Friday, July 14, 2006

Pre-Rally Week

July 12
Woke up to an overcast day. In fact, at noon today, there was still no sign of the sun – reminds me of living near the California coast. Weather-wise, I can put away long-sleeved shirts and jackets. Nights are in the mid-60s, days in high 80s – although the weather guy says we’ll get hotter in a day or two. Humidity seems to be nearly matching temperature. All in all, quite pleasant though.

I’ve been asked to be on Winnebago’s Consumer Research Panel, and we met this morning. Members of this panel represent 15 motorhome users, and they meet once a year at this big rally. Our “job” is to hand out various surveys whenever and wherever we travel – to owners of all kinds of motorhomes, not just Winnebago products – and send the completed surveys back to the product development folks at Winnebago. They had a couple openings and looked for motorhomers who travel quite a bit and who have no problem talking to strangers. If you know me well, you know they chose the right person when they asked me!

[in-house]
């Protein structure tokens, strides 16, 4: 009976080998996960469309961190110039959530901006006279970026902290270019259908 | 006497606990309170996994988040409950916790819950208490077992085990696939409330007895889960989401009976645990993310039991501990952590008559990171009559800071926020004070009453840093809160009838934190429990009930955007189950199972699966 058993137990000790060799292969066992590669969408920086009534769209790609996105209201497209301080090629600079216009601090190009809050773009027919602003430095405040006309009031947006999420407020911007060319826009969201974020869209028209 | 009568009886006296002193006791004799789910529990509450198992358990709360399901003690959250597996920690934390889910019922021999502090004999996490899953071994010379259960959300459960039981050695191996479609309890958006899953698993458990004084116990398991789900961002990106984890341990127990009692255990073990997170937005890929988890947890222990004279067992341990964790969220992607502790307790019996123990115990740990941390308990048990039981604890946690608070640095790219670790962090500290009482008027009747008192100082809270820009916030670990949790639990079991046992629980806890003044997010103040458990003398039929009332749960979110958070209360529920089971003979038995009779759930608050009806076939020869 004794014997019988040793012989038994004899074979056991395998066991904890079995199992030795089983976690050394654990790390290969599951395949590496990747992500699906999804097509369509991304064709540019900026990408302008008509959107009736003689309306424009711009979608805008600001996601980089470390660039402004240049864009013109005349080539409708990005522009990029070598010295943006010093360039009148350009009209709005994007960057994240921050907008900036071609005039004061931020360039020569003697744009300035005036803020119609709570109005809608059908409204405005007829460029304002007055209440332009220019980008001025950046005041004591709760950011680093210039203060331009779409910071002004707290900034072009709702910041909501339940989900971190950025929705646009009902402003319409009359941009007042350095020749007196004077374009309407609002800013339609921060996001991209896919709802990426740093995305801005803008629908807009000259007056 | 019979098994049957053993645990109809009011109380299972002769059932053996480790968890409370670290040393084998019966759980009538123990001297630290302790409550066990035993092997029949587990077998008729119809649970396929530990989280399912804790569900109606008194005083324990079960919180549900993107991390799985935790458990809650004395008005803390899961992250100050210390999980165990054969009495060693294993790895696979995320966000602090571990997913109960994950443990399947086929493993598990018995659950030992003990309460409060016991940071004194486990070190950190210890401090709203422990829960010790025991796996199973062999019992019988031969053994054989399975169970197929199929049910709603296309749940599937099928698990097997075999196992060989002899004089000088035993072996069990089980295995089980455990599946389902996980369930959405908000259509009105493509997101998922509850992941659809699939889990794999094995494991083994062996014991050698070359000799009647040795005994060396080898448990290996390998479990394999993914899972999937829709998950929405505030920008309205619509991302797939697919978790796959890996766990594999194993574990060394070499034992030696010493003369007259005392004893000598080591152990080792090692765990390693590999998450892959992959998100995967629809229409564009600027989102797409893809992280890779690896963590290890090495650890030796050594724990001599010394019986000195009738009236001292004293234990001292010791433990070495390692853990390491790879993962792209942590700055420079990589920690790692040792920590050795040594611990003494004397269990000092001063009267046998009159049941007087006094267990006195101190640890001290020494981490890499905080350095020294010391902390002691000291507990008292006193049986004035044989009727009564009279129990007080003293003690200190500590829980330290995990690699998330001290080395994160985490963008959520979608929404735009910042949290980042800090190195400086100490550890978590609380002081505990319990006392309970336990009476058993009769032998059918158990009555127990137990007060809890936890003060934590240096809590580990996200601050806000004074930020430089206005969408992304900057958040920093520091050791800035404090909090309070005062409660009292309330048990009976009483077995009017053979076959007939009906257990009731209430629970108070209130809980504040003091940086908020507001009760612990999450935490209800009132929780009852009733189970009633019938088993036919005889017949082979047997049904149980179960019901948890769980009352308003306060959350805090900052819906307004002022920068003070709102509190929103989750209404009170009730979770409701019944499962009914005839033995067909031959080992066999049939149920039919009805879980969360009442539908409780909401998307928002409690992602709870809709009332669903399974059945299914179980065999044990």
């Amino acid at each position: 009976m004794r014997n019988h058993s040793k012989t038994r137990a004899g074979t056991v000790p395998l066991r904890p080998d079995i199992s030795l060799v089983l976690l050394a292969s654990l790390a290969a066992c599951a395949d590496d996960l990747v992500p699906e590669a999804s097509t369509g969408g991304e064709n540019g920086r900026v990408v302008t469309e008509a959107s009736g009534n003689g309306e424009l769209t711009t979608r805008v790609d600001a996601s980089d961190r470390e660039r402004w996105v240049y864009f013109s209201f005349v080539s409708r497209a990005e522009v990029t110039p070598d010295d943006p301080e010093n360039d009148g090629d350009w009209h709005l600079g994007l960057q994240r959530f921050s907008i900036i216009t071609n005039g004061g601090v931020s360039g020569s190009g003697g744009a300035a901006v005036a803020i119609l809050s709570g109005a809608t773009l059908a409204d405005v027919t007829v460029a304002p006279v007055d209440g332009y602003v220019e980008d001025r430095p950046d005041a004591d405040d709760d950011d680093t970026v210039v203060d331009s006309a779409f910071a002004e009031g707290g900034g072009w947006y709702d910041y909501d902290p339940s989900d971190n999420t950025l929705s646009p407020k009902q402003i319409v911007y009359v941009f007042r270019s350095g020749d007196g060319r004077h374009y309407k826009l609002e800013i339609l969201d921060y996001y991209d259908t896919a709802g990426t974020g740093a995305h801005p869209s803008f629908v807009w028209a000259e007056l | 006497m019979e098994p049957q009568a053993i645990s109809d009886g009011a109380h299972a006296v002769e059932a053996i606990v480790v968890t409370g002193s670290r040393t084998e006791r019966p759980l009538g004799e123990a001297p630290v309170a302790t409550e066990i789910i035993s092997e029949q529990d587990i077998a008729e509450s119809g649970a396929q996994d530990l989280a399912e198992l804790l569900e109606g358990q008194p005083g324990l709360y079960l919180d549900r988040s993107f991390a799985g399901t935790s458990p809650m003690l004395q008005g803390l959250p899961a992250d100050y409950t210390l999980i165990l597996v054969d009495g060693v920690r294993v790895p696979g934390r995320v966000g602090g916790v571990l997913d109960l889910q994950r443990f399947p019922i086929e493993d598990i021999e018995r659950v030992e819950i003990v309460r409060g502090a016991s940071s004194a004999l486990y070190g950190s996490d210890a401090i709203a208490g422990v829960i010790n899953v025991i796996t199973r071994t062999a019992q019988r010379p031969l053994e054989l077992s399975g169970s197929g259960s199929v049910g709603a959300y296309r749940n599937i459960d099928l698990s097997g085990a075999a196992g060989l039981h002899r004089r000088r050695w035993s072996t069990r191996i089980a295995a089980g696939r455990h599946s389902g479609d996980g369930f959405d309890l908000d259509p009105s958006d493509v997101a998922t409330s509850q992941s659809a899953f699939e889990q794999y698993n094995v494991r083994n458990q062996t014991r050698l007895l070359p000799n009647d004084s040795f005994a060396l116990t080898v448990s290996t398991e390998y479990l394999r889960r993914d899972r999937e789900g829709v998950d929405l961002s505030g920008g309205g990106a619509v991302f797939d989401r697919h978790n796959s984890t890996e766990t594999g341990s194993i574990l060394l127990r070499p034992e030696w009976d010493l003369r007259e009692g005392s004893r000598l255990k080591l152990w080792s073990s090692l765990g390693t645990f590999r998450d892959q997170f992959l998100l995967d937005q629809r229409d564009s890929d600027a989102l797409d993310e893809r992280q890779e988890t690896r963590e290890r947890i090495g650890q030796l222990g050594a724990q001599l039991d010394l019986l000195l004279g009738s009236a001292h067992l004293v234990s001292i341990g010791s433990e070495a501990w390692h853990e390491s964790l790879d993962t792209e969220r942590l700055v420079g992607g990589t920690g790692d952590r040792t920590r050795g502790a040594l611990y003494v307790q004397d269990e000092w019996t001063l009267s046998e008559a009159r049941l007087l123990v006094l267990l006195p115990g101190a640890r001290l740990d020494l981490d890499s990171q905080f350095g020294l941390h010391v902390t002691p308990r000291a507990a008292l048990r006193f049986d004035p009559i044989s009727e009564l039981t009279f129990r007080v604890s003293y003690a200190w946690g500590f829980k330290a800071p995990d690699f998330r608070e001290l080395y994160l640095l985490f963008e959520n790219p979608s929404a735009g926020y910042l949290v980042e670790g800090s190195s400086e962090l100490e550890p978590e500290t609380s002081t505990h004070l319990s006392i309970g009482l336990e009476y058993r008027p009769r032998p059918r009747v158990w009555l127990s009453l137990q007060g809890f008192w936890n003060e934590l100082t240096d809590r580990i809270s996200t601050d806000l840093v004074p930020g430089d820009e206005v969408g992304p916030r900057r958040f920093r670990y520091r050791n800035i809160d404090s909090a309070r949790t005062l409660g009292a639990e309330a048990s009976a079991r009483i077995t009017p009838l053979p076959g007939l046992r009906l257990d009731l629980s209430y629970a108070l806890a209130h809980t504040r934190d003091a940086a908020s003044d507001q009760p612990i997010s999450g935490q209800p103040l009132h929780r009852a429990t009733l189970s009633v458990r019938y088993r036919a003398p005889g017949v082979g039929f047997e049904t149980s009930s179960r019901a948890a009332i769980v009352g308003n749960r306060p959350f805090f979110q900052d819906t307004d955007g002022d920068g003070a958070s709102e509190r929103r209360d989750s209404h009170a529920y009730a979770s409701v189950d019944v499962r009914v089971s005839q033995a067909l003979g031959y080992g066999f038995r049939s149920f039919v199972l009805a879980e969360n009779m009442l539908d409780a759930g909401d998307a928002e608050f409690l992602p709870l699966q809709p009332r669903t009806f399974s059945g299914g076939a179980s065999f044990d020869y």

At the meeting I met the product designer and developer for the Aspect (Jeremiah’s model). As part of the meeting we were able to go through four 2007 models (of all sizes and styles), and they served a nice lunch. I’m now armed with a bunch of survey forms. The consumer research department also will be hosting two women’s forums next week, and they have asked the survey panel to help. I’m looking forward to this project.

In the afternoon I got some writing work done and every hour or so I walked the rally grounds and found interesting people to meet; some I remember from last year’s rally.

July 13
Today was a fairly free day: more writing, visiting and reading. I finished reading Peter Jenkins book, A Walk Across America. It’s an old book, copyright 1979. Somehow I never got around to reading it.

July 14
Finally I made time to get on the Internet. I was hoping to have access here in my motorhome where it is cool, but no such luck. So I put my computer in my backpack and walked over to the “Internet” tent. Here the access signal was great and there were plenty of electrical outlets.